After a 42-month journey through space, the Japanese probe Hayabusa 2 has finally reached its destination – a rocky little cube called Ryugu, originally known as Asteroid 162173, about 200 million miles from Earth. Japan Aerospace Exploration Agency (JAXA) confirmed the arrival of the spacecraft in an announcement earlier this week.
During their 18-month mission, the spacecraft will analyze the tiny rock with a series of tests and three miniature rovers will deploy the surface. Before it even goes, it even blows up a new crater in the surface, collects some material that has been removed, and then returns to Earth with the samples on board.
– haya2kun (@ haya2kun) June 28, 2018
The asteroid was named after a dragon's palace a Japanese folk tale. In the story, a Japanese fisherman emerges from the hiding place with a box full of treasures.
Technically, a near-Earth object (NEO) is classified as it orbits on an elliptical path from Mars to Earth and back again. But there is no chance that it will hit Earth, at least not in the next few hundred years.
The spacecraft used its engines to maneuver into a stable orbit within 12 miles of Ryugu, where it began to analyze the asteroid rest of its mission. Ryugu, dotted with boulders, is roughly diamond-shaped and has an equatorial ridge. As Earth Sky suggests, it resembles the asteroid Bennu, the target of the NASA Osiris REx mission in 2020.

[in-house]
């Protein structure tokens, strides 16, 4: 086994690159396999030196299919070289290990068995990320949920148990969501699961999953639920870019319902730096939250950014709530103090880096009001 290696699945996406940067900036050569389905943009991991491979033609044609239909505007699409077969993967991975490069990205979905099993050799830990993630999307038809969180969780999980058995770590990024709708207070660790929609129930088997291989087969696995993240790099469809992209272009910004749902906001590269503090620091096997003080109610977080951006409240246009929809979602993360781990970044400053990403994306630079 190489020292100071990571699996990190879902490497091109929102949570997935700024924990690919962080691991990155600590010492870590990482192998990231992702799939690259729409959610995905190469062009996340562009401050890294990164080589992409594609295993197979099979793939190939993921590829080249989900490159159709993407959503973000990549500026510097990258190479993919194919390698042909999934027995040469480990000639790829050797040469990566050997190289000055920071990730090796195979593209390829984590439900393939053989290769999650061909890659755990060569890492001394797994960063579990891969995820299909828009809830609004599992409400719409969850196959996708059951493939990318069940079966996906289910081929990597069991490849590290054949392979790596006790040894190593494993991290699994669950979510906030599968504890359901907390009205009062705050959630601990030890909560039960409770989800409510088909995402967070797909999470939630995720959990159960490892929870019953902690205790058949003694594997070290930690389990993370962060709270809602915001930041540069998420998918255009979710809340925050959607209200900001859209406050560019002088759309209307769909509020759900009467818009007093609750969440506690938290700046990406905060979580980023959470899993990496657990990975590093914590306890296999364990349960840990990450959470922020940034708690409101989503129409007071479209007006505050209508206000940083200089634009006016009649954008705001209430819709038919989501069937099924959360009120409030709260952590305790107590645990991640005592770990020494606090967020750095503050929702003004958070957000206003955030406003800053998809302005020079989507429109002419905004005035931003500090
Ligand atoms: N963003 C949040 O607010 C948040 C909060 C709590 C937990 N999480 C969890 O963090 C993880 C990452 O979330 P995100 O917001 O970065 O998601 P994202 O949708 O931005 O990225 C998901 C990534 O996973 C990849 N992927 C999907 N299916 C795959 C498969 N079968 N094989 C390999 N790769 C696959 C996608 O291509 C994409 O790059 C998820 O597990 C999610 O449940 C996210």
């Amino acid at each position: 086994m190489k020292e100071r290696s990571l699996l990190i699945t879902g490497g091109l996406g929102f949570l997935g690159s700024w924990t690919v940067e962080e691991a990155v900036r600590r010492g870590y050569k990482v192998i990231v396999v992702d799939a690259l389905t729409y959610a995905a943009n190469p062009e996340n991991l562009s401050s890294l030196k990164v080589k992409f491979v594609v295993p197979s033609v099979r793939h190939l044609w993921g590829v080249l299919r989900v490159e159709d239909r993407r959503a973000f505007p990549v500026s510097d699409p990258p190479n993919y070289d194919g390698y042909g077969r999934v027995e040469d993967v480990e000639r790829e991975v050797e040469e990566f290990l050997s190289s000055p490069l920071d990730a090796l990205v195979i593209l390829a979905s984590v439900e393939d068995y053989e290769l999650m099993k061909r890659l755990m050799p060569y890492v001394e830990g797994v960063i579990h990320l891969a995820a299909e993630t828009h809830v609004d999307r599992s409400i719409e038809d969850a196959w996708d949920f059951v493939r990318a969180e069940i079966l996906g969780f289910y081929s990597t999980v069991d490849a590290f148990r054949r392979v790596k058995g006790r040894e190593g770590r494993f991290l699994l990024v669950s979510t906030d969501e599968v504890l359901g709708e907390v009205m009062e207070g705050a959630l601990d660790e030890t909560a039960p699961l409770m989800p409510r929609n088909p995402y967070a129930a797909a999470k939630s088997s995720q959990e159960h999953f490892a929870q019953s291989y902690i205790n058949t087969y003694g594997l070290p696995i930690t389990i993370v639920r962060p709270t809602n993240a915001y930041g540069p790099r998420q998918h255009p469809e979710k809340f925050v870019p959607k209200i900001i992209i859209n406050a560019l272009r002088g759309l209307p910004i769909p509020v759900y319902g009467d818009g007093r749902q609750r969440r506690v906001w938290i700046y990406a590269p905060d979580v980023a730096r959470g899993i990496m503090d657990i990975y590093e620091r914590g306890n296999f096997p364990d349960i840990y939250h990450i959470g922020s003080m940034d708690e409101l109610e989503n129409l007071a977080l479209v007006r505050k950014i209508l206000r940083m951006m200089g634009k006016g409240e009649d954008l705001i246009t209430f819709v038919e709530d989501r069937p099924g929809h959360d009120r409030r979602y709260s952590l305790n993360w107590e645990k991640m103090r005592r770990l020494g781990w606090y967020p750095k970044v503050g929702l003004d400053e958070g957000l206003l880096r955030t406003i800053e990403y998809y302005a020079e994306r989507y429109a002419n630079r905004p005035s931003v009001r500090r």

The mission, launched in December 2014, carries four small lander. Three come from Japan (called MINERVA-II) and one from Germany (MASCOT-1, for Mobile Asteroid Surface Scout). These are not the conventional rovers you are familiar with, like those who take selfies on Mars. Because the half a mile wide Ryugu has a very low gravity, the small lander has only the weight of a drop of water here on earth.
So the lander has no wheels – instead, the small foot-width boxes have internal offset weights that allow them to "flop" across the surface with short jumps.
Hayabusa 2 will also be pumping up some stuff while it's there. With a "space cannon", the probe explodes a copper bullet at the surface to form a landing crater and expose material beneath the surface. During a short touch-and-go landing on the surface, the probe shovels up some of the debris and stores it for the return journey.
By 2020, the probe will drop the samples into a bowl-shaped reentry capsule, landing over a parachute in Australia.
"Together with you all, we became the first eyewitnesses to see the asteroid Ryugu," said project leader Yuichi Tsuda. "I feel that this is an amazing honor as we continue with missionary operations."